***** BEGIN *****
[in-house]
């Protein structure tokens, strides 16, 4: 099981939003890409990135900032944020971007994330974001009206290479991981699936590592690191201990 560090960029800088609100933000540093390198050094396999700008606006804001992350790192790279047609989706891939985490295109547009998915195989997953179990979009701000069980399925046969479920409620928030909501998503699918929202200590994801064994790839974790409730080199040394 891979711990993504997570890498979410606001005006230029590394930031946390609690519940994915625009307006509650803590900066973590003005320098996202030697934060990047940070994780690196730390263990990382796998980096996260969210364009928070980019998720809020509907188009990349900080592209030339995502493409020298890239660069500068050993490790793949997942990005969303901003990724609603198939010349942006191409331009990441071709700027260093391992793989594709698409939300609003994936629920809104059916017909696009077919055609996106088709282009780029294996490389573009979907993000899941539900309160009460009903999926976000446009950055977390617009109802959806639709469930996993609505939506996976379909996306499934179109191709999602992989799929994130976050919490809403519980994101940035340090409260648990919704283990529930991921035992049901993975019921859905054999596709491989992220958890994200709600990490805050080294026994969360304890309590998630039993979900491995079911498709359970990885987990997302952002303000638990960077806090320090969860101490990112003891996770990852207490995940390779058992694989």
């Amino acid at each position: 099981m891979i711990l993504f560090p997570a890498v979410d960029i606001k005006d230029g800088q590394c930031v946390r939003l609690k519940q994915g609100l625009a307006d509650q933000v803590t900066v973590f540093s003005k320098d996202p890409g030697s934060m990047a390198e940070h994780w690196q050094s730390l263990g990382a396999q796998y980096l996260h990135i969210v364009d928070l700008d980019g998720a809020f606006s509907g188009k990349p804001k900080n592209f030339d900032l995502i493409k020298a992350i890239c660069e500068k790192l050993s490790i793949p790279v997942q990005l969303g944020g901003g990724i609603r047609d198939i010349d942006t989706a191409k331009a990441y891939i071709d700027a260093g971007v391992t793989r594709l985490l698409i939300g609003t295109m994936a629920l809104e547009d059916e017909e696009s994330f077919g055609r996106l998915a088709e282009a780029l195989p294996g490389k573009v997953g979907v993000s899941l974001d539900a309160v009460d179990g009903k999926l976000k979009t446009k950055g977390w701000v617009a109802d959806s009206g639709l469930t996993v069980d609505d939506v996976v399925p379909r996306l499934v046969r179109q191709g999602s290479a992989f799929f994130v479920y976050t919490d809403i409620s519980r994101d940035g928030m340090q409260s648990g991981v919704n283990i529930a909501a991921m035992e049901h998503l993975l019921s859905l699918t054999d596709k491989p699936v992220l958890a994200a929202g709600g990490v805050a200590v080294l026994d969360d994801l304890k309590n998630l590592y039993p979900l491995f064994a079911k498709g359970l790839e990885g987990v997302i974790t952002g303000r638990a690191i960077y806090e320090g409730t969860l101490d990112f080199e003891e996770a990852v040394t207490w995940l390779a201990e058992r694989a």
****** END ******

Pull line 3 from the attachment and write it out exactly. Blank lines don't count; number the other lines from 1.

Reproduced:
């Amino acid at each position: 099981m891979i711990l993504f560090p997570a890498v979410d960029i606001k005006d230029g800088q590394c930031v946390r939003l609690k519940q994915g609100l625009a307006d509650q933000v803590t900066v973590f540093s003005k320098d996202p890409g030697s934060m990047a390198e940070h994780w690196q050094s730390l263990g990382a396999q796998y980096l996260h990135i969210v364009d928070l700008d980019g998720a809020f606006s509907g188009k990349p804001k900080n592209f030339d900032l995502i493409k020298a992350i890239c660069e500068k790192l050993s490790i793949p790279v997942q990005l969303g944020g901003g990724i609603r047609d198939i010349d942006t989706a191409k331009a990441y891939i071709d700027a260093g971007v391992t793989r594709l985490l698409i939300g609003t295109m994936a629920l809104e547009d059916e017909e696009s994330f077919g055609r996106l998915a088709e282009a780029l195989p294996g490389k573009v997953g979907v993000s899941l974001d539900a309160v009460d179990g009903k999926l976000k979009t446009k950055g977390w701000v617009a109802d959806s009206g639709l469930t996993v069980d609505d939506v996976v399925p379909r996306l499934v046969r179109q191709g999602s290479a992989f799929f994130v479920y976050t919490d809403i409620s519980r994101d940035g928030m340090q409260s648990g991981v919704n283990i529930a909501a991921m035992e049901h998503l993975l019921s859905l699918t054999d596709k491989p699936v992220l958890a994200a929202g709600g990490v805050a200590v080294l026994d969360d994801l304890k309590n998630l590592y039993p979900l491995f064994a079911k498709g359970l790839e990885g987990v997302i974790t952002g303000r638990a690191i960077y806090e320090g409730t969860l101490d990112f080199e003891e996770a990852v040394t207490w995940l390779a201990e058992r694989a």